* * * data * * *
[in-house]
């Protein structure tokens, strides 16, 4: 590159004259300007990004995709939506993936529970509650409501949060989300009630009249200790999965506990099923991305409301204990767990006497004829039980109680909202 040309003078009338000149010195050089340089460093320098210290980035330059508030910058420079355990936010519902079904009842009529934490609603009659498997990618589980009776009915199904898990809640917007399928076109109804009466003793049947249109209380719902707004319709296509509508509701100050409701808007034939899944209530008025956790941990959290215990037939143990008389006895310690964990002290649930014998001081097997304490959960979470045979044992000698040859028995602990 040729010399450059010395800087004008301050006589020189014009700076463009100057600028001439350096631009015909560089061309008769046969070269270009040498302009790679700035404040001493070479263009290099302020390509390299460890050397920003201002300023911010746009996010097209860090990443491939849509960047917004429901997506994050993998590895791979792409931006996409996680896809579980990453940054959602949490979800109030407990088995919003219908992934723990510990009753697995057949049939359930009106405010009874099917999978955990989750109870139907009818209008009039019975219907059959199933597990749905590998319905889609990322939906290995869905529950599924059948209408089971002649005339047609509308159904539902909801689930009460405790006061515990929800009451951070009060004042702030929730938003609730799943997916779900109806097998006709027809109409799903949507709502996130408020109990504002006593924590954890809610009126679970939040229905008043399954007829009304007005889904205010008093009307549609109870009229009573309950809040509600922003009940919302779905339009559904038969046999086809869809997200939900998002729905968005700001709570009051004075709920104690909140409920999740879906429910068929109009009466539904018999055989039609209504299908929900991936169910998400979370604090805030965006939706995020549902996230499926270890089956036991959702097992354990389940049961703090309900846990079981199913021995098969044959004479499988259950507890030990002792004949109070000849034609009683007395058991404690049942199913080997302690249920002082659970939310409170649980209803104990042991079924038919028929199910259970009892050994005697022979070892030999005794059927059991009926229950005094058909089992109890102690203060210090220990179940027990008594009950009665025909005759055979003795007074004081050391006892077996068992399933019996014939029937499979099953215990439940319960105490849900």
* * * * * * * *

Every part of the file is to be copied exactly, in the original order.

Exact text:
[in-house]
């Protein structure tokens, strides 16, 4: 590159004259300007990004995709939506993936529970509650409501949060989300009630009249200790999965506990099923991305409301204990767990006497004829039980109680909202 040309003078009338000149010195050089340089460093320098210290980035330059508030910058420079355990936010519902079904009842009529934490609603009659498997990618589980009776009915199904898990809640917007399928076109109804009466003793049947249109209380719902707004319709296509509508509701100050409701808007034939899944209530008025956790941990959290215990037939143990008389006895310690964990002290649930014998001081097997304490959960979470045979044992000698040859028995602990 040729010399450059010395800087004008301050006589020189014009700076463009100057600028001439350096631009015909560089061309008769046969070269270009040498302009790679700035404040001493070479263009290099302020390509390299460890050397920003201002300023911010746009996010097209860090990443491939849509960047917004429901997506994050993998590895791979792409931006996409996680896809579980990453940054959602949490979800109030407990088995919003219908992934723990510990009753697995057949049939359930009106405010009874099917999978955990989750109870139907009818209008009039019975219907059959199933597990749905590998319905889609990322939906290995869905529950599924059948209408089971002649005339047609509308159904539902909801689930009460405790006061515990929800009451951070009060004042702030929730938003609730799943997916779900109806097998006709027809109409799903949507709502996130408020109990504002006593924590954890809610009126679970939040229905008043399954007829009304007005889904205010008093009307549609109870009229009573309950809040509600922003009940919302779905339009559904038969046999086809869809997200939900998002729905968005700001709570009051004075709920104690909140409920999740879906429910068929109009009466539904018999055989039609209504299908929900991936169910998400979370604090805030965006939706995020549902996230499926270890089956036991959702097992354990389940049961703090309900846990079981199913021995098969044959004479499988259950507890030990002792004949109070000849034609009683007395058991404690049942199913080997302690249920002082659970939310409170649980209803104990042991079924038919028929199910259970009892050994005697022979070892030999005794059927059991009926229950005094058909089992109890102690203060210090220990179940027990008594009950009665025909005759055979003795007074004081050391006892077996068992399933019996014939029937499979099953215990439940319960105490849900």